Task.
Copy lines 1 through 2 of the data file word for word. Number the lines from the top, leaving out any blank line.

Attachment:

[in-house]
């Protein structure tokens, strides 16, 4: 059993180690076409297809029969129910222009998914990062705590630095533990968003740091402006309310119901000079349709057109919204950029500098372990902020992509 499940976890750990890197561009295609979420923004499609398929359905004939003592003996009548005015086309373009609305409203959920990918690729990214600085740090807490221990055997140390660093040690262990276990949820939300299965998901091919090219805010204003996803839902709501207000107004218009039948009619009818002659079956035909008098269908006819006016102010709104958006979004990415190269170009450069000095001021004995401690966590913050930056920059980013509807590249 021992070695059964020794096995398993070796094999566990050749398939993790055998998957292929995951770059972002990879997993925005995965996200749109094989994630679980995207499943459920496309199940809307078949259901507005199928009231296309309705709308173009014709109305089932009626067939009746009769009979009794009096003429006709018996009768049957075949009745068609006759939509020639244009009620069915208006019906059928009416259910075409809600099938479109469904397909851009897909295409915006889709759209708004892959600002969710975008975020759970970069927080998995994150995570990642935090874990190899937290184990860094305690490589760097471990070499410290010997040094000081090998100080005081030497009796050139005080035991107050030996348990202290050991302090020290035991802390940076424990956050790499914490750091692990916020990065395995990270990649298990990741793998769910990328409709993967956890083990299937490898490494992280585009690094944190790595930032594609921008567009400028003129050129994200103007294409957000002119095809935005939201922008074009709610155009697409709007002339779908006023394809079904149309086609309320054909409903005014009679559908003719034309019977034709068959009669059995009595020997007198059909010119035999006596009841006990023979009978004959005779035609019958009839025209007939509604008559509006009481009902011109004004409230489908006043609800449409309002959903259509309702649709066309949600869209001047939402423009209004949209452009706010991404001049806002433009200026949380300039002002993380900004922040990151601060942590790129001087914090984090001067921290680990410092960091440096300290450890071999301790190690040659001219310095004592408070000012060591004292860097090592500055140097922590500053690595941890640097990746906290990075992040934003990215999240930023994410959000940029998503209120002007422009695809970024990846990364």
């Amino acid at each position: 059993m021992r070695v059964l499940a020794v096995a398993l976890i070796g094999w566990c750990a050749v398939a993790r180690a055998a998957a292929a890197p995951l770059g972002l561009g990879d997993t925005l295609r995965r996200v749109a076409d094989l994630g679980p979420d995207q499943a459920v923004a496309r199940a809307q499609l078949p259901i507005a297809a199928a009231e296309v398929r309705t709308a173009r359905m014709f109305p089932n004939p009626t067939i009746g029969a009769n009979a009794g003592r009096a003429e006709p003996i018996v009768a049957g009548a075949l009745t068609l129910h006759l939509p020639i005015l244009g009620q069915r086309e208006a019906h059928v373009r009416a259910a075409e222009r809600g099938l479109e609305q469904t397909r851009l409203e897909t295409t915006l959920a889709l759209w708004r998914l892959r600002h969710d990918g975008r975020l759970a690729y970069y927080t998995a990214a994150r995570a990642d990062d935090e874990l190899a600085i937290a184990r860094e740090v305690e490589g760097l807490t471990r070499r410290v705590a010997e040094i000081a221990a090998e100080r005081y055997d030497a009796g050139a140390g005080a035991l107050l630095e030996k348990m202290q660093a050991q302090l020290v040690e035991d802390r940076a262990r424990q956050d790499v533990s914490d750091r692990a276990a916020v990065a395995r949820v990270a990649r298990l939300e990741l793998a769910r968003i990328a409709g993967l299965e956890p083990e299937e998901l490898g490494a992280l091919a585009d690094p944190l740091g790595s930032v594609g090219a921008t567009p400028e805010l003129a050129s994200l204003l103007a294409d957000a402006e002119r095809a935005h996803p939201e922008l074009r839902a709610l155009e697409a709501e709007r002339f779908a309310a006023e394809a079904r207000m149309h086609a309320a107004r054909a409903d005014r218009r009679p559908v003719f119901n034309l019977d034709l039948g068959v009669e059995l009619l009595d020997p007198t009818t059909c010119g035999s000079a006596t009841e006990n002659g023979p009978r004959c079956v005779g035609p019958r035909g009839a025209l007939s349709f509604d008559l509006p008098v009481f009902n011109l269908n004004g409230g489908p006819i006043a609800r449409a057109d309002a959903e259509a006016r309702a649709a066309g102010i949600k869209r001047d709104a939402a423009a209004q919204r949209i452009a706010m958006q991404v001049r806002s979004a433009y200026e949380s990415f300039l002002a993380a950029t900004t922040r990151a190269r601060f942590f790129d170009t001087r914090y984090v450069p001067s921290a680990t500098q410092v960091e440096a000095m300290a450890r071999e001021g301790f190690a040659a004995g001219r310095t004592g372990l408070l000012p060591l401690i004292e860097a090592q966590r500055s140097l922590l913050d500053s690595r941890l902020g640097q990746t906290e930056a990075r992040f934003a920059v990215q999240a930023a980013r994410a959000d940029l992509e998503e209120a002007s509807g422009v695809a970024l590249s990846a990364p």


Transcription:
[in-house]
């Protein structure tokens, strides 16, 4: 059993180690076409297809029969129910222009998914990062705590630095533990968003740091402006309310119901000079349709057109919204950029500098372990902020992509 499940976890750990890197561009295609979420923004499609398929359905004939003592003996009548005015086309373009609305409203959920990918690729990214600085740090807490221990055997140390660093040690262990276990949820939300299965998901091919090219805010204003996803839902709501207000107004218009039948009619009818002659079956035909008098269908006819006016102010709104958006979004990415190269170009450069000095001021004995401690966590913050930056920059980013509807590249 021992070695059964020794096995398993070796094999566990050749398939993790055998998957292929995951770059972002990879997993925005995965996200749109094989994630679980995207499943459920496309199940809307078949259901507005199928009231296309309705709308173009014709109305089932009626067939009746009769009979009794009096003429006709018996009768049957075949009745068609006759939509020639244009009620069915208006019906059928009416259910075409809600099938479109469904397909851009897909295409915006889709759209708004892959600002969710975008975020759970970069927080998995994150995570990642935090874990190899937290184990860094305690490589760097471990070499410290010997040094000081090998100080005081030497009796050139005080035991107050030996348990202290050991302090020290035991802390940076424990956050790499914490750091692990916020990065395995990270990649298990990741793998769910990328409709993967956890083990299937490898490494992280585009690094944190790595930032594609921008567009400028003129050129994200103007294409957000002119095809935005939201922008074009709610155009697409709007002339779908006023394809079904149309086609309320054909409903005014009679559908003719034309019977034709068959009669059995009595020997007198059909010119035999006596009841006990023979009978004959005779035609019958009839025209007939509604008559509006009481009902011109004004409230489908006043609800449409309002959903259509309702649709066309949600869209001047939402423009209004949209452009706010991404001049806002433009200026949380300039002002993380900004922040990151601060942590790129001087914090984090001067921290680990410092960091440096300290450890071999301790190690040659001219310095004592408070000012060591004292860097090592500055140097922590500053690595941890640097990746906290990075992040934003990215999240930023994410959000940029998503209120002007422009695809970024990846990364």